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Kennecott Mine
Copper River & Northwestern Railway

The copper ore that filled the Copper River & Northwest Railway rail cars was discovered near what later became the town of Kennicott. Named after the nearby glacier of the same name, Kennicott is now a virtual ghost town and was designated a National Historic Landmark in 1986. It is considered the best remaining example of early 20th century copper mining. From 1911 to 1938, nearly $200 million worth of copper ore was processed in the mine, which is spelled Kennecott because of a clerical error. No gambling or drinking was allowed in the company town, so nearby McCarthy, about four miles away, became a destination for those seeking saloons and pool halls.

Both towns are located inside Wrangell-St. Elias National Park and Preserve, on Alaska’s border with Canada’s Yukon. Wrangell-St. Elias is the largest national park in the United States, more than double the size of Denali National Park at 13.2 million acres. McCarthy, population 53, now provides travelers with restaurants, lodging and guided opportunities to explore the park’s wilderness and glaciers. Other options include rafting, glacier trekking, sportfishing, historical tours and flightseeing trips.

Visitors can reach the towns by plane, or by car via the Edgerton Highway, a short, 33-mile paved stretch of road between the Richardson Highway and the beginning of the McCarthy Road. Where the pavement ends sits the town of Chitina, and and from there you can either continue along the McCarthy Road by car or opt to take a quick flight into McCarthy. (Shuttle service to McCarthy is also available from Glennallen, a highway town about 30 miles north of the turnoff to the Edgerton Highway.) A Copper River & Northwest Railroad bed is the foundation for the unpaved McCarthy Road and provides travelers a chance to marvel at the soaring Chugach Mountains. A highlight of the trip is the Kuskulana River Bridge, a structure built in 1910 that spans 525 feet and a sizable gorge. The McCarthy Road ends at a footbridge across the Kennicott River, with a short walk to the town of McCarthy.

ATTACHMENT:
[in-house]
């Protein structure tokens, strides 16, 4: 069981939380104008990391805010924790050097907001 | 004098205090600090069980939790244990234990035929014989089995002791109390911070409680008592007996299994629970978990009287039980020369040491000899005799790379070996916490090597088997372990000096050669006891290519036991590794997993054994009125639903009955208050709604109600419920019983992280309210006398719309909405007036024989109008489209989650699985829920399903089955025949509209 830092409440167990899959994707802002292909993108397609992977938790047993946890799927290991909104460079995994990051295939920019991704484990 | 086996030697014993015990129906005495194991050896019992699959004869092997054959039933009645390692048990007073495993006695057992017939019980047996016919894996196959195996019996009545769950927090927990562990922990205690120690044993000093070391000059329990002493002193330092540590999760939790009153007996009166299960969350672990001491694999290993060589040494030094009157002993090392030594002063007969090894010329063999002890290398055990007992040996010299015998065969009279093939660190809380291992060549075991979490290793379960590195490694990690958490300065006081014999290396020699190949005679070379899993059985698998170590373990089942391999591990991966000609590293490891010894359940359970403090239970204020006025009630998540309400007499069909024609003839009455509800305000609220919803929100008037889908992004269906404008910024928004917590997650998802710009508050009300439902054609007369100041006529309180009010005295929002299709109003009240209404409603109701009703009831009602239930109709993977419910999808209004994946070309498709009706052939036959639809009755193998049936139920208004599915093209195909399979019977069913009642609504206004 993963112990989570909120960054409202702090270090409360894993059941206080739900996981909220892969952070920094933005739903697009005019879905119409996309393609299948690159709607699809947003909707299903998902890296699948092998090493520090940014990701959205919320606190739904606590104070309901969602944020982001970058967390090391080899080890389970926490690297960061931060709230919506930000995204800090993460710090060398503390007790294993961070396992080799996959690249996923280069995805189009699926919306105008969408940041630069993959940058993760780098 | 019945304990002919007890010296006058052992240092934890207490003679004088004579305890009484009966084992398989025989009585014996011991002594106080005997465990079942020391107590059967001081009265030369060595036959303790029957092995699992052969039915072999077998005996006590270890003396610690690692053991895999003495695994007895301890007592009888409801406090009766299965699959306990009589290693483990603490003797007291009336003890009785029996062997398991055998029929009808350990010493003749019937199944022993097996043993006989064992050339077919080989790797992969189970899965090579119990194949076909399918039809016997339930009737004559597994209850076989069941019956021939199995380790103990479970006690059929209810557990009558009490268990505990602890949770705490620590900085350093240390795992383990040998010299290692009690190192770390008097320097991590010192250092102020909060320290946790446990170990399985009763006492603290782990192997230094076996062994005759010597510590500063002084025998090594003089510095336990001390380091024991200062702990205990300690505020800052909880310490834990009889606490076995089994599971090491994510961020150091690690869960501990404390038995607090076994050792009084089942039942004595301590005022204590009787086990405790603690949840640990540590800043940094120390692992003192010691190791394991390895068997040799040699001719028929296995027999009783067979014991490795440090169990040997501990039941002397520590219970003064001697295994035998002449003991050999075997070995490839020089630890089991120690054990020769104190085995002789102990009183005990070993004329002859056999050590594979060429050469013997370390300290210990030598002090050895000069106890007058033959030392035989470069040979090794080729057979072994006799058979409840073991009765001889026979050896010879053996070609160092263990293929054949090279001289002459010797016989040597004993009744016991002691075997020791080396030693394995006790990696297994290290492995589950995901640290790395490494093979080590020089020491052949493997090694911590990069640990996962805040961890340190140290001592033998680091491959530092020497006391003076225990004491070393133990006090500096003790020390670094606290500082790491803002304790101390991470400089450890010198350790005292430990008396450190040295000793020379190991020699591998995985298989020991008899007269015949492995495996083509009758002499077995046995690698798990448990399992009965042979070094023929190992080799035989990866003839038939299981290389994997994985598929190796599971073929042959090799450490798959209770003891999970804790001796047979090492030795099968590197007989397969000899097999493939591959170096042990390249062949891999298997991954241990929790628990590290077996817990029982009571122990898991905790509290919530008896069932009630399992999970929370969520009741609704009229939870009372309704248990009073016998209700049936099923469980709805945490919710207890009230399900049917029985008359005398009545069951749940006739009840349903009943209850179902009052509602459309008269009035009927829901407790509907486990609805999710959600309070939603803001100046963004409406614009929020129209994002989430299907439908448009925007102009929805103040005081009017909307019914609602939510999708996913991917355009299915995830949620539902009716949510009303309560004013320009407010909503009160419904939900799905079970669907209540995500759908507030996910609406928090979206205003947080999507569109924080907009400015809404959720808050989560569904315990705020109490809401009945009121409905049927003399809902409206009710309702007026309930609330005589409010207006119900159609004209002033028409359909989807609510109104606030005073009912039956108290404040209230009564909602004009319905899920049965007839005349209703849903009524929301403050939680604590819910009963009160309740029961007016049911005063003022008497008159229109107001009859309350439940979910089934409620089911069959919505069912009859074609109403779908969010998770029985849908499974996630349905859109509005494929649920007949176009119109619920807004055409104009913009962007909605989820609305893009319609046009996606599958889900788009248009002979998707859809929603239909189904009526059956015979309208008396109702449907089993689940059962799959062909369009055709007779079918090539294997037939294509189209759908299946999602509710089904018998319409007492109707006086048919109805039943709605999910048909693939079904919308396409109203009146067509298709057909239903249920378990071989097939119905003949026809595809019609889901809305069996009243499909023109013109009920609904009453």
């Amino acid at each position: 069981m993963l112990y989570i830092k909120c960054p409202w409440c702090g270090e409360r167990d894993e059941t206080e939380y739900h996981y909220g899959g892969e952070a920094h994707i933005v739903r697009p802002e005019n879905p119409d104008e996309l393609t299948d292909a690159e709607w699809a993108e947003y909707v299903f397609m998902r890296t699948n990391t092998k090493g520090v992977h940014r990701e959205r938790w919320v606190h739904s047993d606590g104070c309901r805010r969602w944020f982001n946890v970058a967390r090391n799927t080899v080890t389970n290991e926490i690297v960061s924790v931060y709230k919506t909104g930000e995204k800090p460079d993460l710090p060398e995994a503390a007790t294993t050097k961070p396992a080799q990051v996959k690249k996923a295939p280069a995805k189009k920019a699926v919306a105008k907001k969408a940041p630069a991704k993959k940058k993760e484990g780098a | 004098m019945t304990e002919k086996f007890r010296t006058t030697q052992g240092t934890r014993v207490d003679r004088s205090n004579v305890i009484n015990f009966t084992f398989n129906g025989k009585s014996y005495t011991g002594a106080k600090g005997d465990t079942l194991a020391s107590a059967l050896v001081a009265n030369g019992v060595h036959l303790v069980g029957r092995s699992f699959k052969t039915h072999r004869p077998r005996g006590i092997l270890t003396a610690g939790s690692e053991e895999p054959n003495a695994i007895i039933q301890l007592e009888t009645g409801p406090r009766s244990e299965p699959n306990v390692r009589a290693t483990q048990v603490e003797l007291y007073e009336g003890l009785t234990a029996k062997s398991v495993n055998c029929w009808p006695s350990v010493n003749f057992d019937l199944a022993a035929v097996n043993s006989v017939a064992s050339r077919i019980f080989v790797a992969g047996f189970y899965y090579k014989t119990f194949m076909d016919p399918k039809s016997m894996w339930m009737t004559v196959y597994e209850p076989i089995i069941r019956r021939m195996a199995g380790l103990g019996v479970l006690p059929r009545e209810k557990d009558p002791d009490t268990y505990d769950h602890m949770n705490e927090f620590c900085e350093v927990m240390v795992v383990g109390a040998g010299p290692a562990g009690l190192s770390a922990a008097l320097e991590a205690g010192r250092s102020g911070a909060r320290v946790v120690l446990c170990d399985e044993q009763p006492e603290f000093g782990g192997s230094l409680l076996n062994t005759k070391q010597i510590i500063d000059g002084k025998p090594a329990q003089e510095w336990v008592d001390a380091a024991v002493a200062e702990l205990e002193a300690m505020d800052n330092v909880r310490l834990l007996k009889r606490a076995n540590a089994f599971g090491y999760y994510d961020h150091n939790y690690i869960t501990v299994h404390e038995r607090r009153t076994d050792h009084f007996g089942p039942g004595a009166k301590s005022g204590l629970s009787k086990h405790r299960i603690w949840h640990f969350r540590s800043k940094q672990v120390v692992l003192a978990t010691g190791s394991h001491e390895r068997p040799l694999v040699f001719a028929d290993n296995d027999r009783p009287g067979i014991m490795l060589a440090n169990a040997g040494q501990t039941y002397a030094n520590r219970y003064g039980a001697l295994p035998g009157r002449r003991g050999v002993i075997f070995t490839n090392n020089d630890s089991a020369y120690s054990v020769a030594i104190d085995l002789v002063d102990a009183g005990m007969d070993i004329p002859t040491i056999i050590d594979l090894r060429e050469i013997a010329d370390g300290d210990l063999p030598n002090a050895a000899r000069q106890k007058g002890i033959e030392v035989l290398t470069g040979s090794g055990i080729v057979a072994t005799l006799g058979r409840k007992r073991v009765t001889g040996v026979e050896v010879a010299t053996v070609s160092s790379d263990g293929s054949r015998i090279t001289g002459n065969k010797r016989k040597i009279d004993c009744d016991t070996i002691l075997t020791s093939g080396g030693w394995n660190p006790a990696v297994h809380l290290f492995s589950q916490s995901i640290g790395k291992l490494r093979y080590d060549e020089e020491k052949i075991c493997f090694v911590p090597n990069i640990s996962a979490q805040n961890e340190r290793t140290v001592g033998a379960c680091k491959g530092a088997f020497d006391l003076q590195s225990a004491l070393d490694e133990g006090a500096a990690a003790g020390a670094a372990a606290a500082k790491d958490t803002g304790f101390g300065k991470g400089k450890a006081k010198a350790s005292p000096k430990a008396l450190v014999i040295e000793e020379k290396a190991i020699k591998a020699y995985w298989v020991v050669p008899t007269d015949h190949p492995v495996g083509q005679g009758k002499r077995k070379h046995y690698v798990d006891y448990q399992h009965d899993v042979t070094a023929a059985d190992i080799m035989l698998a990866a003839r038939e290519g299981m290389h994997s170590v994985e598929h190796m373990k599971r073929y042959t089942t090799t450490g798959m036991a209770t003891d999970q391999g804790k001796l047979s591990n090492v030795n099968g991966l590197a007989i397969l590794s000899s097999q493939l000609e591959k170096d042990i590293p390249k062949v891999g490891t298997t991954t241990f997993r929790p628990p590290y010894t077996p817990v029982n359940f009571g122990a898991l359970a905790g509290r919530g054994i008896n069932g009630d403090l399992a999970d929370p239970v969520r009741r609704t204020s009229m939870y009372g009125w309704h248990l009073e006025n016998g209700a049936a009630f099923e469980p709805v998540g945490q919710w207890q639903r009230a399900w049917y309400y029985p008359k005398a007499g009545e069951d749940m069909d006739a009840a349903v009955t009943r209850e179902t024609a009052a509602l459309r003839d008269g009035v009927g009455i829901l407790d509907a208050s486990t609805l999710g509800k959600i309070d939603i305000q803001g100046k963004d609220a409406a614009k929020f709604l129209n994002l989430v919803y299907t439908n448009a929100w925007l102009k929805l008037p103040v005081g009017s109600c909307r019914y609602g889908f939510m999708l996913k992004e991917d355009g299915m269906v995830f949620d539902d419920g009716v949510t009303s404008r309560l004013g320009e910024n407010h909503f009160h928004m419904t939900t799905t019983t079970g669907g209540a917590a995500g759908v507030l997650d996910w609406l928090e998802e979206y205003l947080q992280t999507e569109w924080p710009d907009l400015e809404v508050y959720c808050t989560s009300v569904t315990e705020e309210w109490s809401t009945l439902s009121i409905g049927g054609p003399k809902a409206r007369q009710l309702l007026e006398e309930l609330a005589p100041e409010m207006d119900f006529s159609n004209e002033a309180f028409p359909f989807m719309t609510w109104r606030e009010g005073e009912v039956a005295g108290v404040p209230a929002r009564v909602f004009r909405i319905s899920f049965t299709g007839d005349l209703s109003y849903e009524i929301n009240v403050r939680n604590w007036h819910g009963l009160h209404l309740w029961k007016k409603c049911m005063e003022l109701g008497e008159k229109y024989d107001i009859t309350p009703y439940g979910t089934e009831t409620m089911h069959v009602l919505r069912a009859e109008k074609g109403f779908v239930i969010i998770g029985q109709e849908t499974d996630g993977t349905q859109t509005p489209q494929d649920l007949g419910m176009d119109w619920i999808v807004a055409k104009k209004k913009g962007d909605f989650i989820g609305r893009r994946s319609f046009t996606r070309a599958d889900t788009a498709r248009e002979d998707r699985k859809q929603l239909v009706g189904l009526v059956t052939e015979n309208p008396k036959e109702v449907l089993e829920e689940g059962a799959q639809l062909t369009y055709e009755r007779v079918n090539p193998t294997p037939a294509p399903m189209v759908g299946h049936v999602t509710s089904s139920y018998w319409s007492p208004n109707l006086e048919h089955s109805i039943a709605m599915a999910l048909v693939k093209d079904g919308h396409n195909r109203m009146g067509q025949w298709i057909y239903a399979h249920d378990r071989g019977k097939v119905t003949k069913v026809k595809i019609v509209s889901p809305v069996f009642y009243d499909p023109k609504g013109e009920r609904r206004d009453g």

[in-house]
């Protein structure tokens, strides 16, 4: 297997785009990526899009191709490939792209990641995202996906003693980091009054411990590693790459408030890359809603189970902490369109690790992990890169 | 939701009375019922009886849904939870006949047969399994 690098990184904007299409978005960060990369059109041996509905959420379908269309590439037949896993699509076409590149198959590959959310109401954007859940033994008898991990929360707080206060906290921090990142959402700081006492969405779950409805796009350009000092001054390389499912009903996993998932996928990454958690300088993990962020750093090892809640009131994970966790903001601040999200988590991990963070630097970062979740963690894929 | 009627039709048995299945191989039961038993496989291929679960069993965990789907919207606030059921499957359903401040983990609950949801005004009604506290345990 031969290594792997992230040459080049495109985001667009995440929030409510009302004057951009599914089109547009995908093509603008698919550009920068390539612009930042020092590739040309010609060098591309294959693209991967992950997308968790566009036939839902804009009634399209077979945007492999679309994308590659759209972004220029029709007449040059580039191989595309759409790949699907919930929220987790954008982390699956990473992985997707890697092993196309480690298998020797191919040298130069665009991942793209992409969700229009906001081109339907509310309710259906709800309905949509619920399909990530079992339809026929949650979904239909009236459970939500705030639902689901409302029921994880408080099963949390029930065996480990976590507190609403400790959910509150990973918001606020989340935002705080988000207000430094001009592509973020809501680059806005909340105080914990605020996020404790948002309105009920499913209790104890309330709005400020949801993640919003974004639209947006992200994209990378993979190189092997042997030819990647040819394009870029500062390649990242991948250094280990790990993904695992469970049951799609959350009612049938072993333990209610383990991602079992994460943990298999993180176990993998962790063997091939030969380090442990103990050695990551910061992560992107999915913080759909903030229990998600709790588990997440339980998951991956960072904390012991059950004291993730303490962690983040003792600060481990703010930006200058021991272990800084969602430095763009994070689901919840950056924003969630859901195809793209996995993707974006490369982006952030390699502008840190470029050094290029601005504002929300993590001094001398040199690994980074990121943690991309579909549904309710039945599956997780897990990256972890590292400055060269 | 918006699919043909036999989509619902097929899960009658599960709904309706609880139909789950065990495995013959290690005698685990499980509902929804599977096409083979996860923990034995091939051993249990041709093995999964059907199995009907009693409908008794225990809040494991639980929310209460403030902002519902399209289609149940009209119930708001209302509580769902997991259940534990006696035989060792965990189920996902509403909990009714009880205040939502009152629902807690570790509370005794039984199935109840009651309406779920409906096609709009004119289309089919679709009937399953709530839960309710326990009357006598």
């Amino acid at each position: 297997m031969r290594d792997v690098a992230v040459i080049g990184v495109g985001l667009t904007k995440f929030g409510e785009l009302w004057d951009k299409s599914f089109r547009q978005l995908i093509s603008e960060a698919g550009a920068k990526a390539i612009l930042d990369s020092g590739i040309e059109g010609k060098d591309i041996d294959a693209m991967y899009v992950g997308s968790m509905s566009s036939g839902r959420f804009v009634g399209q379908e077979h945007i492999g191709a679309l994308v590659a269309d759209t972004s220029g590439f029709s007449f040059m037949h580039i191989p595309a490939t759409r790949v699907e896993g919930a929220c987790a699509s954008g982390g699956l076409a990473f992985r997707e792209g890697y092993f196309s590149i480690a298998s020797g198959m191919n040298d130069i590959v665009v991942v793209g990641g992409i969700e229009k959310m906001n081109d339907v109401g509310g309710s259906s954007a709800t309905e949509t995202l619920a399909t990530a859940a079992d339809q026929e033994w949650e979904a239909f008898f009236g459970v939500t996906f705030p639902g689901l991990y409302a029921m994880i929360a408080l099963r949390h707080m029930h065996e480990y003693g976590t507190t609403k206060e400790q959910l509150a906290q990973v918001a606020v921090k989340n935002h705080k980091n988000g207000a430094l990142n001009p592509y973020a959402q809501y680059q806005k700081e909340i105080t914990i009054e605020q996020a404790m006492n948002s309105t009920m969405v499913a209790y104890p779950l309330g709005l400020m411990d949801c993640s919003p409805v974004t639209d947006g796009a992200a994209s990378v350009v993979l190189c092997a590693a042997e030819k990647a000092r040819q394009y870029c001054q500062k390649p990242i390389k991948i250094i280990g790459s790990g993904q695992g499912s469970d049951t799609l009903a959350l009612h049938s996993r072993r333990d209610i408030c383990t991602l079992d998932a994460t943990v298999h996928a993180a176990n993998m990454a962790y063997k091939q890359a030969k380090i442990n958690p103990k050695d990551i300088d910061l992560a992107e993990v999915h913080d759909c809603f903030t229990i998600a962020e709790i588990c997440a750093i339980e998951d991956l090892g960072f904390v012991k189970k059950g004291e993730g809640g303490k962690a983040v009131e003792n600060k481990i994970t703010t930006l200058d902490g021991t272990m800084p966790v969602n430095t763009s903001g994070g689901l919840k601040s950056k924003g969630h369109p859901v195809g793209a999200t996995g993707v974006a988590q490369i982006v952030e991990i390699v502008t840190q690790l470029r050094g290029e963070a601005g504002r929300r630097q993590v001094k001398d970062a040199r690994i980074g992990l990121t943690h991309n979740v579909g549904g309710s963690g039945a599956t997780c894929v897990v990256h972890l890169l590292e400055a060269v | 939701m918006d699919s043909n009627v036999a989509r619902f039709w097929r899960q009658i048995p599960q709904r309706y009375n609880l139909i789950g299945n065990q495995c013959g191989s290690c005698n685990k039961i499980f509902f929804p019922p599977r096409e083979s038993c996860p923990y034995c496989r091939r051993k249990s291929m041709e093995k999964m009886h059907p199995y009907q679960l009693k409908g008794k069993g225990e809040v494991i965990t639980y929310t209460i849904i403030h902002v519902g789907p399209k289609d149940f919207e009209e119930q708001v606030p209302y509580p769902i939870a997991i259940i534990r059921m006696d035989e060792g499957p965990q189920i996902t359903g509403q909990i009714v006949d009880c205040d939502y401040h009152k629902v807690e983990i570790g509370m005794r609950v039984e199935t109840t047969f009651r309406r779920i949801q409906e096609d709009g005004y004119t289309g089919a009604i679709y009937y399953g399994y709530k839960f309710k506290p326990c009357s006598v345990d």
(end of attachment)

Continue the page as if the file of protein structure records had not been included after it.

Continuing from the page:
The copper from the Kennecott Mines was transported down the Copper River & Northwest Railway to Cordova, Cordova, where it would then be shipped to smelters in Tacoma, Wash. Located on the east coast of Prince William Sound, Cordova is now a fishing community with around 2,000 residents. It is accessible only by boat or plane, including direct flights from Anchorage and Juneau. Many visitors also elect to drive the Richardson Highway to nearby Valdez and then take a short flight or ferry ride over to Cordova.

Alaska, Cordova, small boat harbor, view of harbor and Mt. Eyak

Once you’re in Cordova, rent a car or take a guided tour down the 50-mile Copper River Highway. A former Copper River & Northwest Railroad bed, the mostly gravel road accesses the Copper River Delta, a hotspot for hiking, fishing and birding. The delta is a prime location during spring and fall migrations, with millions of birds stopping in the area to rest. Birders from around the world attend the Copper River Delta Shorebird Festival during the first weekend in May to witness the spring migration.

The highway is also a great way to see the magnificent Childs Glacier, which is one of the most active glaciers in Alaska. An observation deck lets visitors admire the glacier and watch for “calving,” which describes the phenomenon of massive chunks of ice breaking off the face of the glacier as it slowly advances and crashing dramatically into the Copper River.

Farther down the road is the Million Dollar Bridge, a four-span trestle bridge completed in 1910. The bridge was created as part of the Copper River & Northwest Railroad route and was perceived as risky because movement of the Childs and Miles glaciers could threaten it. The glaciers never overtook the bridge, but it was no match for the 1964 Good Friday Earthquake. After being severely damaged, the structure has since been rehabilitated and is now suitable for vehicle and foot traffic. With glaciers positioned up and downstream, it remains a stunning sight.

For more information on McCarthy and Wrangell-St. Elias National Park and Preserve, click here. To learn more about Cordova, click here.

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